At the coalface of Recruit training

Published on LS Luke Masterson (author), LSIS Dove Smithett (photographer)

Location(s): HMAS Cerberus, VIC

Topic(s): Recruit School, HMAS Cerberus

Recruit Instructors, Leading Seamen Luke Masterson (left) and Nicholas Pearce at Recruit School of HMAS Cerberus, Victoria.  (photo: LSIS Dove Smithett)
Recruit Instructors, Leading Seamen Luke Masterson (left) and Nicholas Pearce at Recruit School of HMAS Cerberus, Victoria.

The Leading Seaman Recruit Instructor (LSRI) is arguably the most influential person in a young sailor's career. A role that involves mentoring, motivating and inducting potential sailors into the Royal Australian Navy; the position offers challenges unlike any shore posting with a great sense of achievement upon the graduation of the sailors whom you have spent many hours moulding into what today's Navy needs. Through teaching recruits basic service skills, including communal living and drill, to developing their mental and physical resilience, every person and every day has its own challenges and new experiences.

During my time as a LSRI, I have worked for and with people from a diverse variety of backgrounds, from many walks of life, specialising in many different categories. These include a Nursing Officer, a Combat Systems Supervisor and a Cryptologic Linguist. Coming from the Submarine Squadron, I didn’t have much exposure to the other facets of the broader Royal Australian Navy community before I arrived here at Recruit School; this posting has opened my eyes to the greater Navy.

There is never a dull moment at Recruit School and there are always activities to get involved in. From stints at sea instructing the recruits on the basics of watch keeping and seamanship on the MSV Seahorse Spirit, to conducting and supervising the High Ropes course, the role of an LSRI is always interesting.

There are many opportunities for physical activity, whether it is participating in the active Divisions Shakedown, Unit Readiness Evaluation (URE) or Mission Readiness Evaluation (MRE), or taking part in the planned PT sessions put on by the Recruit School PT staff. During the times that the Division is off line, the staff undertake a variety of other roles to assist the online Divisions. These can include night and morning sweeping (a caretaker role) and providing assistance during their milestone physical training events (ie Shakedown, URE or MRE). Staff may also participate in professional development days, aimed at developing themselves and introducing new staff members into the team.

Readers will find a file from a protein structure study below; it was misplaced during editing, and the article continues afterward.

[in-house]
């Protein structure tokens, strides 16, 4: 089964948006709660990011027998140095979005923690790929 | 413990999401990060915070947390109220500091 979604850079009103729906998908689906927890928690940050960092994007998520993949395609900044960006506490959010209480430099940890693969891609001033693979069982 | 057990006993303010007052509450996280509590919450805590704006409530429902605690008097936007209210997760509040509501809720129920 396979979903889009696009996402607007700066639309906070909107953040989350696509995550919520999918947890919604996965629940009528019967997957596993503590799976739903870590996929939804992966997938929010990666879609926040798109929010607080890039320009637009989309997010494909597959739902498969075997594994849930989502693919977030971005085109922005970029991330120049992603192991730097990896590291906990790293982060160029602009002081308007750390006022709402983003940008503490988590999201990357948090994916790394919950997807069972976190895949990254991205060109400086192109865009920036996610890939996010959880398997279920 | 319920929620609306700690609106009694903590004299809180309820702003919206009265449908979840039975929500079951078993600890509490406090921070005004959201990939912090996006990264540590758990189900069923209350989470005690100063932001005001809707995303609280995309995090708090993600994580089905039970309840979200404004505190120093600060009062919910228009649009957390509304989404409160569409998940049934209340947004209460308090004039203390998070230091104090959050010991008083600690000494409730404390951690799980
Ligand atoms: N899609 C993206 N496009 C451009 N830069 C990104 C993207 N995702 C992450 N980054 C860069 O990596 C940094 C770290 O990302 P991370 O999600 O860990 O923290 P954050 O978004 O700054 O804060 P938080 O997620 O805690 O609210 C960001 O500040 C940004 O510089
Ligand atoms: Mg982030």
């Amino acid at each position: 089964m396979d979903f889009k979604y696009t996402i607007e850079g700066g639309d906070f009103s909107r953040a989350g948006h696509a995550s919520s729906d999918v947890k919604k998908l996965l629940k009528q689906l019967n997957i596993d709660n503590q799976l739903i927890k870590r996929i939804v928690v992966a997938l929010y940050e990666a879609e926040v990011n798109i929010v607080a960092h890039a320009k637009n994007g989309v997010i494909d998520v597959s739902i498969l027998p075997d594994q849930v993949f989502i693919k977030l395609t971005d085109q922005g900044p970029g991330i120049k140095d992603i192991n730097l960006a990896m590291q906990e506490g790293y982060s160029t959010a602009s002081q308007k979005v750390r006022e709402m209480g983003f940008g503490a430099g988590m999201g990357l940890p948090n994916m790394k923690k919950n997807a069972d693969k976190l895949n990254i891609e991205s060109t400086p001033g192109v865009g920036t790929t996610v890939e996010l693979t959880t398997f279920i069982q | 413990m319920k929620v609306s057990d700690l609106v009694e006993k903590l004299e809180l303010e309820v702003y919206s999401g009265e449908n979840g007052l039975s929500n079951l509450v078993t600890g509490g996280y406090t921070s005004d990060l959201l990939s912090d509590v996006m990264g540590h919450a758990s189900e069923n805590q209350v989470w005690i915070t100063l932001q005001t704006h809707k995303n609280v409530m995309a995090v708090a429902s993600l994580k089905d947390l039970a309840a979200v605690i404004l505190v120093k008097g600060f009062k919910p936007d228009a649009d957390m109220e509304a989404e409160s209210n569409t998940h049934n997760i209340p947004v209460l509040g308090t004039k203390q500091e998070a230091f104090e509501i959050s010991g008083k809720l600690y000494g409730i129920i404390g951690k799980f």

As much as I have taught the recruits who have been under my care, I have also learnt a great deal from them. It has opened my eyes to who I am and allowed me to develop myself both personally and professionally. Performing the role of an LSRI has allowed me to develop my management skills in preparation for the future.

The role of a LSRI is very challenging, with many unique situations that need to be handled professionally with consideration for the relevant policy and the individual recruit’s interests. While at times the work is difficult and time-consuming, all staff members are adequately compensated for their efforts. This posting has the potential to provide you with exceptional professional development, thus setting you up for any managerial positions you may be employed to do in the future.

Being a LSRI has to be the highlight of my career to date and has prepared me for promotion and posting back to sea going duties.